AEG Live executive John Meglen is back on the stand. He’s being cross examined by plaintiff’s lawyer Brian Panish. The judge also announced that Friday, Monday and Tuesday will only be half day sessions.
There were some testy exchanges between Meglen and Panish. The lawyer went back over a lot of Meglen’s testimony from yesterday. There were lots of objections. The judge also had to tell Meglen to give “yes” or “no” answers, and told Panish not to argue with the witness.
The session actually ended when the judge called a sidebar right before the lunch break.
When the session recommenced, Panish asked Meglen about his testimony yesterday on the reported 97k attendance figure for a U2 concert at the Rose Bowl. Meglen said yesterday he didn’t believe the figure as it was reported by ‘Billboard’ magazine. Panish asked him for any evidence to dispute it. The executive said he didn’t have evidence to dispute the 97k attendance figure, but made clear he doesn’t believe it. He said he doesn’t believe the 97k figure was for paid attendance, which is what matters to him and what he was referring to. Panish showed Meglen a photo from the U2 show. Fans were packed in the stands and hundreds were on the field. Meglen pointed out that the U2 show had a 360-degree stage that allowed them to sell tickets throughout the entire Rose Bowl.
He said Michael’s stage for the ‘This Is It’ show was different, an “end stage” setup that wouldn’t allow as many concertgoers. Meglen conceded that you could probably fit 97k people in the Rose Bowl with the right stage, but they might not have all bought tickets.
Panish again asked Meglen about his contention from yesterday that there were bigger stars than Michael Jackson. Panish’s questioning focused on AEG execs Paul Gongaware and Randy Phillips saying there was no one bigger than Michael.
The lawyer asked about Paul Gongaware’s contention that he had never seen anything like the ‘This Is It’ ticket demand. Panish wanted to know why Meglen didn’t agree with Gongaware’s characterisation of the ‘This Is It’ ticket sales.
Meglen said: “Paul and I have worked on different projects in our lives.”
Panish asked whether Meglen was denying that Michael had “huge ticket drawing power.” Meglen responded, “Not at all!”
Panish then asked Meglen a bit about the AEG corporate structure. Meglen reports to the CEO of AEG Inc., he said. The lawyer then asked Meglen whether he agreed with AEG Live CEO that Michael Jackson was bigger than Celine Dion. Meglen works directly with Dion and her tours in North America. It took him a few tries before he answered the question. He said he doesn’t believe that Phillips’ statement is true, but it was a personal opinion. “To me, she’s bigger,” Meglen said.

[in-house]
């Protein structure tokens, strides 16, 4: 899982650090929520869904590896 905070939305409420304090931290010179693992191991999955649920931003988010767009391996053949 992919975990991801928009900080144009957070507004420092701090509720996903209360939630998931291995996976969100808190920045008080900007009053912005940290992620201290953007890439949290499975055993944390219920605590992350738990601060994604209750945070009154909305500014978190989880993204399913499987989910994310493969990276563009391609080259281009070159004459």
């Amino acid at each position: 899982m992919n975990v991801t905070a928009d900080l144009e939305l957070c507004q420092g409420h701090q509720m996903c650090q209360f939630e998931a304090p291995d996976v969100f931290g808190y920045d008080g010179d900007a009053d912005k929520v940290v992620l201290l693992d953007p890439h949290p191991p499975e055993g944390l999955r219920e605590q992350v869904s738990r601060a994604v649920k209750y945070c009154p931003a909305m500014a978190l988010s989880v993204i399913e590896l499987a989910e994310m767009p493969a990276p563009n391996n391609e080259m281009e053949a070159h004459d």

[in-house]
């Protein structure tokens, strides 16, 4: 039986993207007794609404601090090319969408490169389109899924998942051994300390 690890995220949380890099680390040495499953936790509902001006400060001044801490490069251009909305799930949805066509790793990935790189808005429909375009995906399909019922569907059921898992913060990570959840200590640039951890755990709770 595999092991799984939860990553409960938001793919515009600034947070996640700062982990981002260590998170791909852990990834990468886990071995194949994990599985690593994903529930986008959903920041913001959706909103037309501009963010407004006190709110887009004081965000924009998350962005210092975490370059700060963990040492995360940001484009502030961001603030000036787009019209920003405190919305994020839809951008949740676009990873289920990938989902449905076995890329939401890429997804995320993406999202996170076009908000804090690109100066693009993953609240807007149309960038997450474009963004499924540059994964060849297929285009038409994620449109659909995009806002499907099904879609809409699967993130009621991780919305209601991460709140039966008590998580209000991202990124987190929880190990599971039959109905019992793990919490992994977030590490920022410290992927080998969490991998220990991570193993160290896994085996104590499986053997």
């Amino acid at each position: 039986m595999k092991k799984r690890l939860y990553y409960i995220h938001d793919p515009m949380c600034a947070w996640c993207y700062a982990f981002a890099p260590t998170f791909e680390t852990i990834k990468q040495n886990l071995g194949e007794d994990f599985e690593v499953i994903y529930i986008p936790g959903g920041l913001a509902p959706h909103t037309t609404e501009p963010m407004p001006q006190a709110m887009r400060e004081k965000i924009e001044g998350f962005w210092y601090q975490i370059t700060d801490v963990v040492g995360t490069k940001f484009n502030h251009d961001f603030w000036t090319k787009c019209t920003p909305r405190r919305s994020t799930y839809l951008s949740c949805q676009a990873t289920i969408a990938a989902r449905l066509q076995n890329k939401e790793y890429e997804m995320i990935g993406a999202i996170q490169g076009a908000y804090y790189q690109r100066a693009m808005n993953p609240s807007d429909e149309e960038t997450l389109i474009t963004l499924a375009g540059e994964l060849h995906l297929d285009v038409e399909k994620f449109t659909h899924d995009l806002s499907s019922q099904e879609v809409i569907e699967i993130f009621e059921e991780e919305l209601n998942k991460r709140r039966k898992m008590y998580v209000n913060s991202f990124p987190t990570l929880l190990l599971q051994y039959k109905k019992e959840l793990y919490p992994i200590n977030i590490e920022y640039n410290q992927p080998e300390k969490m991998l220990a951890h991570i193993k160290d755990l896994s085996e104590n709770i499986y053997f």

Meglen and Panish went back and forth for several minutes over when AEG’s negotiations began with Michael in 2008. Meglen didn’t remember the time frame, so Panish played his deposition in which he said the negotiations started in Fall of 2008.
Panish then asked whether Meglen was personally involved in the negotiations. He said he wasn’t at the negotiating table. It took a long time and several questions to establish that Meglen was briefed about negotiations during meetings with other AEG Live execs. Meglen added he didn’t review the actual contracts for the ‘This Is It’ shows, but said he had input on ticket prices and other issues.
After a brief break, Panish showed Meglen the AEG projections for a worldwide tour for Michael that were displayed last week. Panish went through the list, showing that AEG had plotted out potential shows in Europe, South Africa and other locations. The lawyer pointed to several shows planned for India and his contention that big artists didn’t perform in India.
Panish then rattled off several acts who peformed in India. “It’s not a very big market, that I do know,” Meglen said. A dispute over India’s population ensued.
Panish next asked Meglen about Phillips’ contention in an email that Michael could have sold out 200 shows in London. Meglen said he didn’t agree and that he didn’t believe that Michael could have done 200 shows in London. Asked if Phillips’ statement in the email was a false one, Meglen said “yes,” adding that no one in the business has a “crystal ball.” He said Phillips may have believed that was true, but he didn’t believe Michael could have done 200 shows in London.
John Meglen finished his testimony and the Jury heard the videotaped testimony of Miami-based doctor Alimorad Farshchian, who testified about treatments on Michael in 2002.
Later the judge banned a spectator from the court after he had taken photographs of some of the jurors. The spectator was William Wagener. Superior Court Judge Yvette Palazuelos will determine whether Mr. Wagener will be permanently blocked from the courtroom tomorrow.